Women Have a Right to Choose and Protesters Have a Right to Protest
In a free society, everyone has to tolerate a certain amount of discomfort and fear—even vulnerable people seeking abortions.
When I characterize support for the Massachusetts buffer zone law now before the Supreme Court as essentially emotional, I mean no disrespect. For pro-choice activists, the buffer zone will always be linked to the fatal 1994 assault on the Boston area Planned Parenthood clinics that inspired it. Two clinic workers were murdered; five workers and volunteers were wounded. The memory of that attack -- the horror and fear it evoked – remains, especially for clinic workers and volunteer patient escorts, who dread running a gamut of protesters if, or when, the 35-foot buffer is eliminated.
So in persistently opposing the buffer zone, from the beginning, even in the near aftermath of the clinic murders, I plead guilty to hard-heartedness. In opposing the buffer zone, I’m demanding that patients and clinic workers tolerate anti-abortion activists who are bound to engage in some unruly, uncivil, and not necessarily arms-length protests.
I’m arguing that a woman’s right to right to choose and obtain abortions, and other reproductive heath services, doesn’t diminish her obligation to tolerate extremely irritating, occasionally hysterical, and potentially invasive protesters.
Among pro-choice advocates, including those who consider themselves civil libertarians, this is, not surprisingly, a minority view, perhaps a very small one. The ACLU has retreated from its initial opposition to the buffer zone; its amicus brief in McCullen now characterizes the Massachusetts law it once lobbied against as a “facially valid time, place and manner regulation.” But ACLU’s opposition was always rather tenuous. The Massachusetts ACLU board was sharply divided over the first buffer zone law enacted in 2000; as I recall, we voted to oppose the law by one vote after a more than usually heated debate.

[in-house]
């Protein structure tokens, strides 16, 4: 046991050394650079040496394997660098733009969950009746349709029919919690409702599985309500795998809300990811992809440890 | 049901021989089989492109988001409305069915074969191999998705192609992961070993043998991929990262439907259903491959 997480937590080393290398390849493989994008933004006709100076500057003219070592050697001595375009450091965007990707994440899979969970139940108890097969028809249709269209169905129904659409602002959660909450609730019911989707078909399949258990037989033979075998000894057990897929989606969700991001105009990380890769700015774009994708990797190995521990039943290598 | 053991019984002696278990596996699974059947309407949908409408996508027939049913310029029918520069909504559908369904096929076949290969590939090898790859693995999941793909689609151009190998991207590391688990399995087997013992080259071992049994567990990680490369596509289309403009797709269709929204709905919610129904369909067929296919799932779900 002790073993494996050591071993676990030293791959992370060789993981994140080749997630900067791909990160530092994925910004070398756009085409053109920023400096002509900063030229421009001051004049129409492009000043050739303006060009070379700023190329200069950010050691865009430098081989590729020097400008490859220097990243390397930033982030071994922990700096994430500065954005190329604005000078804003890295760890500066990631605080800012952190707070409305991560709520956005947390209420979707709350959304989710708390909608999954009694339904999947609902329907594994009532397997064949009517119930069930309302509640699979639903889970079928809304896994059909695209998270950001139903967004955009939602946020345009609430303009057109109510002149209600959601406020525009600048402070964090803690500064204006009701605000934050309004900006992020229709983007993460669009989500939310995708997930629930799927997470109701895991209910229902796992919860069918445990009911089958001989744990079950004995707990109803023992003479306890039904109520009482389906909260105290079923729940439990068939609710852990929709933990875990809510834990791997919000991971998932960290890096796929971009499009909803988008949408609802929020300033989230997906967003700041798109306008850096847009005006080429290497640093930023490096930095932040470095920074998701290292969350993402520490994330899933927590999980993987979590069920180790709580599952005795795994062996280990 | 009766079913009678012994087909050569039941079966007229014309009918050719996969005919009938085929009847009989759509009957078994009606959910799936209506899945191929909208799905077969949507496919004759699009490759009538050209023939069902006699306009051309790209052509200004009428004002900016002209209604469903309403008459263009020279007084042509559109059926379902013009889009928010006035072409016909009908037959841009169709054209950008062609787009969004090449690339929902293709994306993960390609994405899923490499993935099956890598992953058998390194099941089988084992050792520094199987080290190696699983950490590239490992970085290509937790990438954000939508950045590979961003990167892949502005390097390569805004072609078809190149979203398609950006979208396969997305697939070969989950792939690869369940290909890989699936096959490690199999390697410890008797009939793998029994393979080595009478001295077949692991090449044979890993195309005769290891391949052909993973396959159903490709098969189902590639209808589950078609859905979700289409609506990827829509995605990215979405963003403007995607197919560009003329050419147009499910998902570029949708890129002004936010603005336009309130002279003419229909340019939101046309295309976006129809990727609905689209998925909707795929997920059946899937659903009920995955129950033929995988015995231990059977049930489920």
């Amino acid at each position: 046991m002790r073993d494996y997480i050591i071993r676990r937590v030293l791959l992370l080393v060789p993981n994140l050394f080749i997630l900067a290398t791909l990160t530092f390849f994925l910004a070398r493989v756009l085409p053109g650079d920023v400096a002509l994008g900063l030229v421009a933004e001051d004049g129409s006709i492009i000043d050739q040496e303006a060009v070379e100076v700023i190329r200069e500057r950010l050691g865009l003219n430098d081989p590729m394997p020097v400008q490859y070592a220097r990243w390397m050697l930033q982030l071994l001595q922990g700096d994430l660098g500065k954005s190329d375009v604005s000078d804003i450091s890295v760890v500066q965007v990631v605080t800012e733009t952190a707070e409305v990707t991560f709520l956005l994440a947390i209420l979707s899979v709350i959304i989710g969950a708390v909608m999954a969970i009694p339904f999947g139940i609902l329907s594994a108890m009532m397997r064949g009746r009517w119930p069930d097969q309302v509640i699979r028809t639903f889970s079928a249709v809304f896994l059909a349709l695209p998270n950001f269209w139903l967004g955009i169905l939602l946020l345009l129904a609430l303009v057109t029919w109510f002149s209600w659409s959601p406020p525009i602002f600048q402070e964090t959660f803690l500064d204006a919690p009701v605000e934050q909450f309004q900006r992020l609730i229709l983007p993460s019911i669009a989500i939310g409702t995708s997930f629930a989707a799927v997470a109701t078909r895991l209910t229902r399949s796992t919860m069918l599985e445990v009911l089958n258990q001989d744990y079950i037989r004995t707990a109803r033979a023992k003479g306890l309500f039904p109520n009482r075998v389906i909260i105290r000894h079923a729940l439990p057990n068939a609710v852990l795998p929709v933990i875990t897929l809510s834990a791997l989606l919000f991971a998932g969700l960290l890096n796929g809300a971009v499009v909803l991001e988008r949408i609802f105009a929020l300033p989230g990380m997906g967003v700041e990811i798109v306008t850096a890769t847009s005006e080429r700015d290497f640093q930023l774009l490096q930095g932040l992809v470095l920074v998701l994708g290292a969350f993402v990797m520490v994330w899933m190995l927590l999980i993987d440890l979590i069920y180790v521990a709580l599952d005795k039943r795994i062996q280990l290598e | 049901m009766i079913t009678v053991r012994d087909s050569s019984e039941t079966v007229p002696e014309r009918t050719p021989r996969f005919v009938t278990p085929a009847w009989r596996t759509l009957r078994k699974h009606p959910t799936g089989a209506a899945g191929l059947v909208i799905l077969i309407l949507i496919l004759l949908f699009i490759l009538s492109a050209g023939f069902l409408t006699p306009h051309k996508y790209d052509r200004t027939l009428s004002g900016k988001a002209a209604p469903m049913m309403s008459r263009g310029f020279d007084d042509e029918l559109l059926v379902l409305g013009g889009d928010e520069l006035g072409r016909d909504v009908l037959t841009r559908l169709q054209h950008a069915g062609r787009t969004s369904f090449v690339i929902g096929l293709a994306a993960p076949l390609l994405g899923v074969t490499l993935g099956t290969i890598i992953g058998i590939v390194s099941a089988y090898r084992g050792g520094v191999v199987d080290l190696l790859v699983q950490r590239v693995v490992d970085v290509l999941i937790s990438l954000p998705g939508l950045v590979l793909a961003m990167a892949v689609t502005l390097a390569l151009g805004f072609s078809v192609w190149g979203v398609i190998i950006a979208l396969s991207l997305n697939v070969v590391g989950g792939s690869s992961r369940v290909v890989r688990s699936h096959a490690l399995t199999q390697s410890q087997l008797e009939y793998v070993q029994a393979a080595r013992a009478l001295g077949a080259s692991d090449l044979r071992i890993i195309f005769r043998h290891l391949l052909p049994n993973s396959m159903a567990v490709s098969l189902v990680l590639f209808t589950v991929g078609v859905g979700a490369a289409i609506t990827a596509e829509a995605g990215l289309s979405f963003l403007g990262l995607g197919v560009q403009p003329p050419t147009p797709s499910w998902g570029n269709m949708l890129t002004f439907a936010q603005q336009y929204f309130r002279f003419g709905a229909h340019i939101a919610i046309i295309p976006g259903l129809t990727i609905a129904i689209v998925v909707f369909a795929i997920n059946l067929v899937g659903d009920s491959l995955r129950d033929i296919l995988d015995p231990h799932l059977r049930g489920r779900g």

Legal arguments against the law came easily; from my perspective, its unconstitutionality was clear. But putting aside emotional support for it was hard. Violence against abortion clinics was becoming a very scary fact of life back then. Opposing a buffer zone asked too much of women, especially young women and teenagers seeking abortions in a climate of fear, supporters of the buffer zone argued. In fact, we were asking a lot of them, but no more than what civil liberty demands of us all – a certain stoicism. Besides, absent an expansive buffer zone, women would not be deprived of all legal protection. Federal and state laws prohibit protesters from impeding access to clinics, and, as Harvey Silverglate points out, Massachusetts has longstanding penal law prohibiting harassment and disturbance of the peace.
These laws are all difficult to enforce, buffer zone supporters successfully argued when the 2007 law establishing a 35-foot zone was enacted (after an emotional legislative hearing recalling the 1994 murders). The expanded buffer zone was, in effect, an enforcement mechanism. Considering the difficulties of pre-sorting legal and illegal protesters, the Massachusetts legislature prohibited all protests with potential for illegality. In other words, the 35-foot buffer zone is an intentional prior restraint of speech. The impulse to impose it was understandable, given the history of violence, but sympathy for the emotions underlying a law doesn’t make it constitutional.
If the Supreme Court strikes down or narrows the buffer zone, as it seems likely to do, it will not diminish abortion rights in Massachusetts. It will increase the trepidation with which some women seek or provide abortions and other services through Planned Parenthood. But in a free society, some measure of trepidation and some sense of insecurity are burdens to be borne. We should know that by now, living in the shadow of the surveillance state. We can’t always conquer fear; but, more often than not, liberty requires us to endure it.